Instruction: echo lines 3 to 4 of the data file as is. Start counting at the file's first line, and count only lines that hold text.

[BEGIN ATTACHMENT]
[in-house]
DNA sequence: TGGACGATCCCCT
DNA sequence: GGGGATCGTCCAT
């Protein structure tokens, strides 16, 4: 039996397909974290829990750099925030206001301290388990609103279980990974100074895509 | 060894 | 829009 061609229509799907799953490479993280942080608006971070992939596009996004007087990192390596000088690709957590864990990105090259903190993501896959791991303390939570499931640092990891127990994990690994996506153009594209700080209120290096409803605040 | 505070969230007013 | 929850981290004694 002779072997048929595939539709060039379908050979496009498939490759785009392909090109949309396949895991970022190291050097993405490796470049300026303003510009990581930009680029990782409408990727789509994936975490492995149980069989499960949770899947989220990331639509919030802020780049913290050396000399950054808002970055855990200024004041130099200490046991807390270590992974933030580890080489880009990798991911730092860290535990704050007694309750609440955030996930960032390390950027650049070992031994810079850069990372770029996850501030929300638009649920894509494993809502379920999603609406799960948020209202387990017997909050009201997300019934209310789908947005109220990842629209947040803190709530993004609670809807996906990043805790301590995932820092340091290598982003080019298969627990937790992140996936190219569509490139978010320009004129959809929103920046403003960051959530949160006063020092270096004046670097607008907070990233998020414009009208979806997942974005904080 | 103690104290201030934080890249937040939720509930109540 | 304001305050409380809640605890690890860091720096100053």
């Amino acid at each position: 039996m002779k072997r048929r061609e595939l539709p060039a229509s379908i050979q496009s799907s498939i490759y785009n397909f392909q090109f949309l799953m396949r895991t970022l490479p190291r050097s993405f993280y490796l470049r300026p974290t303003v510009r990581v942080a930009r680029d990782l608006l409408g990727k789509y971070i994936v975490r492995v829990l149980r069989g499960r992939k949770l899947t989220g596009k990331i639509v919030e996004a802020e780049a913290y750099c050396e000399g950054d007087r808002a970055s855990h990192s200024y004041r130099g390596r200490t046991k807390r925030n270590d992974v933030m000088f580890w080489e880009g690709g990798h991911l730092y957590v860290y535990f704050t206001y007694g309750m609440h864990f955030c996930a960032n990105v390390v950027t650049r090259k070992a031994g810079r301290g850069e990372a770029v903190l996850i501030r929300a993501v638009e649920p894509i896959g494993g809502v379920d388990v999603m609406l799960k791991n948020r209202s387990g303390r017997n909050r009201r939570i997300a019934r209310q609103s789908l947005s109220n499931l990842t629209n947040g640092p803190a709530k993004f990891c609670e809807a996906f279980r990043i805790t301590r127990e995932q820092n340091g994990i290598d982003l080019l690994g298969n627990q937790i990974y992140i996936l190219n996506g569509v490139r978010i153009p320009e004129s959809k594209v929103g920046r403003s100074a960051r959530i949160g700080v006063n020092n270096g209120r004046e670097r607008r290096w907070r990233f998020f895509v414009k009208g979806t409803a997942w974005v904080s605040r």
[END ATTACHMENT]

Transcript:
DNA sequence: GGGGATCGTCCAT
């Protein structure tokens, strides 16, 4: 039996397909974290829990750099925030206001301290388990609103279980990974100074895509 | 060894 | 829009 061609229509799907799953490479993280942080608006971070992939596009996004007087990192390596000088690709957590864990990105090259903190993501896959791991303390939570499931640092990891127990994990690994996506153009594209700080209120290096409803605040 | 505070969230007013 | 929850981290004694 002779072997048929595939539709060039379908050979496009498939490759785009392909090109949309396949895991970022190291050097993405490796470049300026303003510009990581930009680029990782409408990727789509994936975490492995149980069989499960949770899947989220990331639509919030802020780049913290050396000399950054808002970055855990200024004041130099200490046991807390270590992974933030580890080489880009990798991911730092860290535990704050007694309750609440955030996930960032390390950027650049070992031994810079850069990372770029996850501030929300638009649920894509494993809502379920999603609406799960948020209202387990017997909050009201997300019934209310789908947005109220990842629209947040803190709530993004609670809807996906990043805790301590995932820092340091290598982003080019298969627990937790992140996936190219569509490139978010320009004129959809929103920046403003960051959530949160006063020092270096004046670097607008907070990233998020414009009208979806997942974005904080 | 103690104290201030934080890249937040939720509930109540 | 304001305050409380809640605890690890860091720096100053």